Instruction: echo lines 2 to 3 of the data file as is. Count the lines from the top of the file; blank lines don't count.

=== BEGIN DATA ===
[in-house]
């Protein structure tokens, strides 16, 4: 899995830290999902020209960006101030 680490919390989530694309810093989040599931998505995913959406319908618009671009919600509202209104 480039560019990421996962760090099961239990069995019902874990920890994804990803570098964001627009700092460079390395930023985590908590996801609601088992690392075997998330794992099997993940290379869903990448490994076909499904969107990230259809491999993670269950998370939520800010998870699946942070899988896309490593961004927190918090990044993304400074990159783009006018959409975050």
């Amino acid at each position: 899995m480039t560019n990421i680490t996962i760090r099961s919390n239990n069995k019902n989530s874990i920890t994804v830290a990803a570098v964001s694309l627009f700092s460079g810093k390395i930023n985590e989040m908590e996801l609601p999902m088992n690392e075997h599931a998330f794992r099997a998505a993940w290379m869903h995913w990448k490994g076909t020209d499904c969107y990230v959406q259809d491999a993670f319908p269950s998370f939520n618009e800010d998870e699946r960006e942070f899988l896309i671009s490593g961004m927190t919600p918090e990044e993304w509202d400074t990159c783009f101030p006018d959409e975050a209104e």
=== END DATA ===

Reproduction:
């Protein structure tokens, strides 16, 4: 899995830290999902020209960006101030 680490919390989530694309810093989040599931998505995913959406319908618009671009919600509202209104 480039560019990421996962760090099961239990069995019902874990920890994804990803570098964001627009700092460079390395930023985590908590996801609601088992690392075997998330794992099997993940290379869903990448490994076909499904969107990230259809491999993670269950998370939520800010998870699946942070899988896309490593961004927190918090990044993304400074990159783009006018959409975050």
């Amino acid at each position: 899995m480039t560019n990421i680490t996962i760090r099961s919390n239990n069995k019902n989530s874990i920890t994804v830290a990803a570098v964001s694309l627009f700092s460079g810093k390395i930023n985590e989040m908590e996801l609601p999902m088992n690392e075997h599931a998330f794992r099997a998505a993940w290379m869903h995913w990448k490994g076909t020209d499904c969107y990230v959406q259809d491999a993670f319908p269950s998370f939520n618009e800010d998870e699946r960006e942070f899988l896309i671009s490593g961004m927190t919600p918090e990044e993304w509202d400074t990159c783009f101030p006018d959409e975050a209104e």